UK won’t ‘shy away’ from raising human rights concerns with Saudi – minister

Saudi Arabia's Deputy Crown Prince Mohammed bin Nayef (L) and his uncle King Salman (R). © Jim Bourg
Britain will not “shy away” from raising human rights issues with Saudi Arabia, the government’s Middle East minister told Parliament, while noting that progress must “move at a pace that is acceptable to [Saudi Arabian] society.”

Britain’s relationship with the Gulf kingdom has come under scrutiny amid the fallout following the execution of 47 people on Saturday.

“We make this point very clearly in public and in private. The Saudi authorities are well aware of our views, and I raised them most recently myself with the Saudi authorities yesterday following the execution of 47 people,” Parliamentary Under-Secretary for the Foreign Office Tobias Ellwood said.

In the days following the mass execution, documents emerged revealing that Saudi Arabia was omitted from a list of countries lobbied by British diplomats over use of the death penalty, despite having executed at least 151 people in 2015. The 20-page document, published in 2011, set out a five-year plan for curbing executions around the world.

A spokesperson for the Foreign Office defended the 2011 document, saying it was a “general policy guide rather than a case by case list of countries where the death penalty is applied.”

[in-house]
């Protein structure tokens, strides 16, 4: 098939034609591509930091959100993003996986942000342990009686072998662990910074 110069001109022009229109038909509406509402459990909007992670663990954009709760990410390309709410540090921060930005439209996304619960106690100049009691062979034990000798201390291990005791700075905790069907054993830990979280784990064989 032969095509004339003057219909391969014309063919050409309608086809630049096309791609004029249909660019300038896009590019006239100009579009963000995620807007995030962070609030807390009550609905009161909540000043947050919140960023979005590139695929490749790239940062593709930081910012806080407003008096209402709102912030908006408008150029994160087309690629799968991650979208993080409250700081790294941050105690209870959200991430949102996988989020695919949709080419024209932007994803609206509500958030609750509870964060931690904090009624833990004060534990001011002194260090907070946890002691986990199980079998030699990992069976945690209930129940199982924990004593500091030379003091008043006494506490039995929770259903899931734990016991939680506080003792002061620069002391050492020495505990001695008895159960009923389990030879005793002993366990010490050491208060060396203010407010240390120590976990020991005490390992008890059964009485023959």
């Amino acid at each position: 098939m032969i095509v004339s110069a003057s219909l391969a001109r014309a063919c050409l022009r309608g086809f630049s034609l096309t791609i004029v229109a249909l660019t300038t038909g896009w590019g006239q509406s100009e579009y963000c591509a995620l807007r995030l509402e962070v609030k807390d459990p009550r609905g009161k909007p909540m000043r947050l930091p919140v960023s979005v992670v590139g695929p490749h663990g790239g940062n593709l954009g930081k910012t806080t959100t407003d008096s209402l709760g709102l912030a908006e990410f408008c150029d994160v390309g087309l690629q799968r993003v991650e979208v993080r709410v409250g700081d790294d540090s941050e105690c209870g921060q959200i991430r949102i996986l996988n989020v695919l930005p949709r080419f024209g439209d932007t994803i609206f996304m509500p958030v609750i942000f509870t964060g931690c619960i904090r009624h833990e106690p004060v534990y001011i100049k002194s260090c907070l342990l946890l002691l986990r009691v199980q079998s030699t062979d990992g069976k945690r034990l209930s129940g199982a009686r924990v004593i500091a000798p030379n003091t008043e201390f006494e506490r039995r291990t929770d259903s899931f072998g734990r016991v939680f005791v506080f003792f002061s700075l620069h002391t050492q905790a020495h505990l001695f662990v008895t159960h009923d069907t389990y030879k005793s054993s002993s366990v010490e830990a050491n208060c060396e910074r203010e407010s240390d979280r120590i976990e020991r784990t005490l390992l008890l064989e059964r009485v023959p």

“A full list of countries of concerns was published in March 2015 in the Annual Human Rights Report, that includes Saudi Arabia and its use of the death penalty,” she said.

“The government opposes the death penalty in all circumstances as a matter of principle and continues to raise concerns with the Saudi authorities at the highest levels.”

Earlier, Ellwood came under fire for calling the mass executions merely a “disappointment.”

Liberal Democrat leader Tim Farron described Ellwood’s reaction as the “greatest of understatements.”

After Ellwood’s statement to MPs on the UK’s relationship with Saudi Arabia on Tuesday, Shadow Foreign Secretary Hilary Benn said: “In a region that is already in ferment, with the brutal civil wars in Syria and Yemen and the threat from Daesh [Islamic State], the minister must surely recognize that the execution of Sheikh Nimr al-Nimr and 46 other people has caused a major diplomatic and political crisis.”

Tensions have been on the rise between Iran and Saudi Arabia following the beheading of al-Nimr, a well-known Shiite cleric. Riyadh cut off diplomatic ties with Iran after Shiite populations throughout Iran and Iraq held mass protests, and stormed and set fire to Saudi diplomatic buildings.

On Sunday, the Times reported Prime Minister David Cameron had delayed a high-profile trip to the Gulf kingdom, which had been in the works for at least three months, though a spokesperson for the PM denied the delay was connected with the execution of al-Nimr.

Rights groups and critics have condemned Britain’s “softly-soft approach” to Saudi Arabia and criticized the UK for prioritizing its arms trade over human rights.

Maya Foa of Reprieve said: “The minister claims that ‘foghorn diplomacy’ doesn’t work, but given the bloodbath last weekend it is hard to see how the UK’s softly-softly approach is doing any good.”

Following Saturday’s executions, Andrew Smith of Campaign Against Arms Trade said: “The Saudi regime has a history of locking up bloggers, executing critics and cracking down on dissent. Despite this they can always rely on getting almost uncritical support from countries like the UK that priorities [sic] arms company profits over human rights.”